What are the advantages of these six cultural “dimensions”? First of all, they allow researchers, organization administrations, and tourists to learn some of the basic values shared by certain cultures and to be more successful in their research, management, travels, and communication. Second, these “dimensions” open perspectives for further research and exploration into the culture-, organization-, and society-related questions. One such perspective for research would be to expand the list of these six “dimensions” by adding another parameter in order to depict the overall picture better. Another possibility for further research is to add more cultures to the existing list or to reassess the validity of the obtained data (the existing classification) relying on more recent data.

Are there any disadvantages concerning six cultural “dimensions”? If so, what are they? If not, why? In my opinion there are three major concerns with these “dimensions”. First, the results may non-transferable to individual representatives of the cultures under analysis. In other words, these are only generalizations and if one decides to apply them to concrete individuals, it is possible to encounter a situation in which these “dimensions” may provide inaccurate information. Second, the data collected by the researchers is limited to only a tiny number of people in each culture who usually practise identical professions (e.g. students, computer company employees, or instructors); this means the “dimensions” may be more accurate when they are applied to culture members practising the same profession as those who participated in the research and less accurate when they are applied to the members of the same culture who practise a different professions. Third, the mobility of modern people and the rapid development of modern media contribute to higher rates of intercultural exchange which, in turn, contributes to quick changes that may occur in a culture; therefore, any research results obtained using the cultural dimension methodology may become obsolete relatively fast.

To recapitulate, the six cultural “dimensions” developed by Hofstede and Hofstede (2013) and Hofstede, Hofstede, and Minkov (2010) can be a useful tool for comparing cultures based on a number of the predefined parameters. At the same time, the actual cultural situation may be beyond a strict classification. Therefore, these cultural “dimensions” are may be a hint to a particular culture rather than a strict definition of a culture and should be taken with a grain of salt to stimulate productive research, tourist, and other forms of communication.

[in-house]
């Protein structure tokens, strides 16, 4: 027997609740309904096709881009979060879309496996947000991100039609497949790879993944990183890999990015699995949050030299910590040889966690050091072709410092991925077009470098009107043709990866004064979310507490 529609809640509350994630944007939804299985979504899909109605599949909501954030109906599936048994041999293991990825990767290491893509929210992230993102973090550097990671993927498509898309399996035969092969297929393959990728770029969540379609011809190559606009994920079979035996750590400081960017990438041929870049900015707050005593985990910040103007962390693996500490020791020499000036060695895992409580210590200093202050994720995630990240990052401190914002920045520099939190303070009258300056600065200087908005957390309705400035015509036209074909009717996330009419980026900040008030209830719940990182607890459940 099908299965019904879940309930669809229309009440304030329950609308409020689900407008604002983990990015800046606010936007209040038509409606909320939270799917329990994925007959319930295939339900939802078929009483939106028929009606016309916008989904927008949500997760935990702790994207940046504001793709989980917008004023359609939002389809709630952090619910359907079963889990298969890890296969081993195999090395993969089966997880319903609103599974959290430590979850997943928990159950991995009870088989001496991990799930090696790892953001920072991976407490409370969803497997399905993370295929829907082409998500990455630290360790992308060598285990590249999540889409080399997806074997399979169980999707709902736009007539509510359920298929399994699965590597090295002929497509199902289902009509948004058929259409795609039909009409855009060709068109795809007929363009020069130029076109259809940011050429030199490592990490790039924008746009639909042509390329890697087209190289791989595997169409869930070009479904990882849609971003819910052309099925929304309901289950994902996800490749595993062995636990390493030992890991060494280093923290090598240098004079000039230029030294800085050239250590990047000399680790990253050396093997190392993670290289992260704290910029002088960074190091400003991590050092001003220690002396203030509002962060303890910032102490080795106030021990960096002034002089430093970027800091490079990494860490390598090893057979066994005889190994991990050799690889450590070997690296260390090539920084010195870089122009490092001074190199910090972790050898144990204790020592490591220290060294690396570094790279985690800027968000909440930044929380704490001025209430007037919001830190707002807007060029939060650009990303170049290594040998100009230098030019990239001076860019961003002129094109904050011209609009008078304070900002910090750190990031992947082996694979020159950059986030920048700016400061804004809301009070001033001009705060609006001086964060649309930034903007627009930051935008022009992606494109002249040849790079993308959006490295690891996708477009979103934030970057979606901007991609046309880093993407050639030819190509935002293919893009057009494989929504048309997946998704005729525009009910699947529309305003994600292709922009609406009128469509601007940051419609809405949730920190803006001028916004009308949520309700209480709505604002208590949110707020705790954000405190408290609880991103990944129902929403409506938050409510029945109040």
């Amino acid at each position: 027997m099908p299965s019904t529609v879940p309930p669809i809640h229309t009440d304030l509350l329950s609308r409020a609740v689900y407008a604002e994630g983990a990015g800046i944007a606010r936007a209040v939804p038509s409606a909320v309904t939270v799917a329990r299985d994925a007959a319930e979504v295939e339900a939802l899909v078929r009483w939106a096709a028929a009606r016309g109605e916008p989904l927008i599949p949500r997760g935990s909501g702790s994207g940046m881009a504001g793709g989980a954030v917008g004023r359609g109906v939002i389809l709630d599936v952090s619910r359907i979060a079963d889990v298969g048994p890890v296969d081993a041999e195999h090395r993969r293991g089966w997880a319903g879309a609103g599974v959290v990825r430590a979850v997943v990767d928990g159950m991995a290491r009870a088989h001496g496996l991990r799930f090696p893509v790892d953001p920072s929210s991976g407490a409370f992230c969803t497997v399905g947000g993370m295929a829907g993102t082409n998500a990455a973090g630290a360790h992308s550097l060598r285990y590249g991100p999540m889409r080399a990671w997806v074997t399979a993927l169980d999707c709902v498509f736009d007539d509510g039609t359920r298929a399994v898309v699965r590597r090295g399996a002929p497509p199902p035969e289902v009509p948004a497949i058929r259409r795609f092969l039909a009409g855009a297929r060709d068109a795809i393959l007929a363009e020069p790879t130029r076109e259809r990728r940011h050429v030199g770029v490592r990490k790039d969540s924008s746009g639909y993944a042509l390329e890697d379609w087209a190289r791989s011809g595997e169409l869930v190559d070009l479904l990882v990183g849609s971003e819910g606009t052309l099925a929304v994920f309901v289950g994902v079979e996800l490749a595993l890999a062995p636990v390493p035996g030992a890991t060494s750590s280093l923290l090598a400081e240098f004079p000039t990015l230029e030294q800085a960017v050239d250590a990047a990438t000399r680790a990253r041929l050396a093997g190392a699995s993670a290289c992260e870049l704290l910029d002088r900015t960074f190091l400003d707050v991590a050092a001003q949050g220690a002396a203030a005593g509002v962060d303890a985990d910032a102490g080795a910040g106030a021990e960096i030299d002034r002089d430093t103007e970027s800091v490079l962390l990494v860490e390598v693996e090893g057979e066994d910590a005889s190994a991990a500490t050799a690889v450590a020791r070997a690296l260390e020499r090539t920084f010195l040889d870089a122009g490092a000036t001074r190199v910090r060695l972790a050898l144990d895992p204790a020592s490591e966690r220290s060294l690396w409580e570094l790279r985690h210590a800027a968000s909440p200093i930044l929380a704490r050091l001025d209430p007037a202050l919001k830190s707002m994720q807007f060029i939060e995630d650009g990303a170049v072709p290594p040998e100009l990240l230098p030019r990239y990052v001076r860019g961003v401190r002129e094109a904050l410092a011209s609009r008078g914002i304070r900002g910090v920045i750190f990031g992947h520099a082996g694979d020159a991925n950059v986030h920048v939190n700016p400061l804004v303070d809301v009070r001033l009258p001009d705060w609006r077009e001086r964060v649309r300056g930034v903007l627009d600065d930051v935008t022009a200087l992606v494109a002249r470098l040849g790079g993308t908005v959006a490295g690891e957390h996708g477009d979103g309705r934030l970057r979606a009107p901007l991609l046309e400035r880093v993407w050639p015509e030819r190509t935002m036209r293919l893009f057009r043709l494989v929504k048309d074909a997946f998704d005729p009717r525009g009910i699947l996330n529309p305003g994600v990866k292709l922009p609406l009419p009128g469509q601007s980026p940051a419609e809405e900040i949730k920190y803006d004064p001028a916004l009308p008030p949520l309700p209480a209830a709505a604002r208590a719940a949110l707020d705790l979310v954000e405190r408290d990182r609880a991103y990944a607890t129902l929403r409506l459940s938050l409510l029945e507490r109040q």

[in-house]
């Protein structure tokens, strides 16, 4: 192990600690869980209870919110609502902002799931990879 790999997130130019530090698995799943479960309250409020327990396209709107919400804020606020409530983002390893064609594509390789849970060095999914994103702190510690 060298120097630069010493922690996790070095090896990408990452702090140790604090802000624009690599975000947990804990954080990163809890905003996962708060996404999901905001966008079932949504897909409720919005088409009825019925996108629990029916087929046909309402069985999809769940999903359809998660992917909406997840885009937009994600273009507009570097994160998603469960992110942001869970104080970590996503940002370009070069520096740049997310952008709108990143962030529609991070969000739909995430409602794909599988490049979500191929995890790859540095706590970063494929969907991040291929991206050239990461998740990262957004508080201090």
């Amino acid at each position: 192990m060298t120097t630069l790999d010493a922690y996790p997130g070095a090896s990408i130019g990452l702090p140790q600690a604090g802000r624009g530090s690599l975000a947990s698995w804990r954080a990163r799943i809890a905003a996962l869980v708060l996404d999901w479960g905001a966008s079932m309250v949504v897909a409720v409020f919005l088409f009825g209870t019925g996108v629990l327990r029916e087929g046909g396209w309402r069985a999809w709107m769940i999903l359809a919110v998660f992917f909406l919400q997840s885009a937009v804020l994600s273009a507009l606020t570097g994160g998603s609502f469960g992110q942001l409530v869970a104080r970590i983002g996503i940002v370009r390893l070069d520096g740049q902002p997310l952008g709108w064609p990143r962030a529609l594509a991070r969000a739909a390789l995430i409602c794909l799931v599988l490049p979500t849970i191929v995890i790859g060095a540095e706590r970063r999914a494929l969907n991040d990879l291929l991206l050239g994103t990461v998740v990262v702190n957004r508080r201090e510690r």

See complementary posts on
High- and low-context cultures
Chronemics: monochronic and polychronic cultures
SPEAKING model (D. Hymes)

References
Hofstede, G., & Hofstede, G.J. (2013). Geert and Gert Jan Hofstede site. Retrieved October 17, 2013 from http://www.geerthofstede.com/vsm2013.
Hofstede, G. J., Hofstede, G., & Minkov, M. (2010). Cultures and organizations : Software of the mind: Intercultural cooperation and its importance for survival (3rd ed.). New York: McGraw-Hill.

*The complete list of cultures can be accessed and downloaded from the website by Hofstede and Hofstede the link to which can be found in the reference section of this post.
Iaroslav

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5 Comments

  1. How can Hofstede’s cultural dimensions enhance or, on the contrary, reduce stereotyping?

Trackbacks

  1. High- and low-context cultures | BLOG|ON|LINGUISTICS